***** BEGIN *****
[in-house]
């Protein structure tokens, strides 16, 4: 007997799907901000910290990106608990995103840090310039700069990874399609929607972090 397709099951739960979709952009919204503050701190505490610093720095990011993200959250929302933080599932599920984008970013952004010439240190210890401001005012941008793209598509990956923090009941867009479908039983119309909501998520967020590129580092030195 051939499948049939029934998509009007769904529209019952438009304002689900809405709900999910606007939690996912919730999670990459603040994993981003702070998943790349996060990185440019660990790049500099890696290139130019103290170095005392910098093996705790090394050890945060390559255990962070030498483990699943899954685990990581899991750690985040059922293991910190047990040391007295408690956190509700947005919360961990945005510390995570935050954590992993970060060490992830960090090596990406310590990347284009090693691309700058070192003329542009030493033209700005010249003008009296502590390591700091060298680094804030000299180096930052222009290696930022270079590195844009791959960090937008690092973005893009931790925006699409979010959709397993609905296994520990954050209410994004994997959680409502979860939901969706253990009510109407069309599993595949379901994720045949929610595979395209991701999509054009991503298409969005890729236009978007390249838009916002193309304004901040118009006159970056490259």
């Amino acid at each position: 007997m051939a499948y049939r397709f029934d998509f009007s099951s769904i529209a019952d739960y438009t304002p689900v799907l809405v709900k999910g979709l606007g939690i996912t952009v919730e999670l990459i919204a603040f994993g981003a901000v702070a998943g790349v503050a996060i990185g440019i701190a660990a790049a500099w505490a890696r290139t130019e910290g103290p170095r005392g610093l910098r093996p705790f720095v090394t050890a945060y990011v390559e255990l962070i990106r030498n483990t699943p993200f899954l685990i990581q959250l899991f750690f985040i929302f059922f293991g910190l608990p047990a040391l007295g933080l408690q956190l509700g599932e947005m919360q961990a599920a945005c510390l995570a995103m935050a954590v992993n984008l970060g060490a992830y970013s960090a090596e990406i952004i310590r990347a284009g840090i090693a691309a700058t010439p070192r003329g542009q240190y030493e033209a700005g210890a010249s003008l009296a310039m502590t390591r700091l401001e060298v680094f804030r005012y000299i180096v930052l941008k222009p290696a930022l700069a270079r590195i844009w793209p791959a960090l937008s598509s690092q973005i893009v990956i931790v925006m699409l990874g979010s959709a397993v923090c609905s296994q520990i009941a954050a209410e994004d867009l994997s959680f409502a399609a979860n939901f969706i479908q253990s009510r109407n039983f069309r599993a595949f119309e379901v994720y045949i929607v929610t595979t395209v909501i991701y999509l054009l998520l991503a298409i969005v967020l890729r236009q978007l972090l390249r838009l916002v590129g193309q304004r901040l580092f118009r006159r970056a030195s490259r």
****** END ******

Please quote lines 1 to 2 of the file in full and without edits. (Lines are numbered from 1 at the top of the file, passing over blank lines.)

[in-house]
């Protein structure tokens, strides 16, 4: 007997799907901000910290990106608990995103840090310039700069990874399609929607972090 397709099951739960979709952009919204503050701190505490610093720095990011993200959250929302933080599932599920984008970013952004010439240190210890401001005012941008793209598509990956923090009941867009479908039983119309909501998520967020590129580092030195 051939499948049939029934998509009007769904529209019952438009304002689900809405709900999910606007939690996912919730999670990459603040994993981003702070998943790349996060990185440019660990790049500099890696290139130019103290170095005392910098093996705790090394050890945060390559255990962070030498483990699943899954685990990581899991750690985040059922293991910190047990040391007295408690956190509700947005919360961990945005510390995570935050954590992993970060060490992830960090090596990406310590990347284009090693691309700058070192003329542009030493033209700005010249003008009296502590390591700091060298680094804030000299180096930052222009290696930022270079590195844009791959960090937008690092973005893009931790925006699409979010959709397993609905296994520990954050209410994004994997959680409502979860939901969706253990009510109407069309599993595949379901994720045949929610595979395209991701999509054009991503298409969005890729236009978007390249838009916002193309304004901040118009006159970056490259």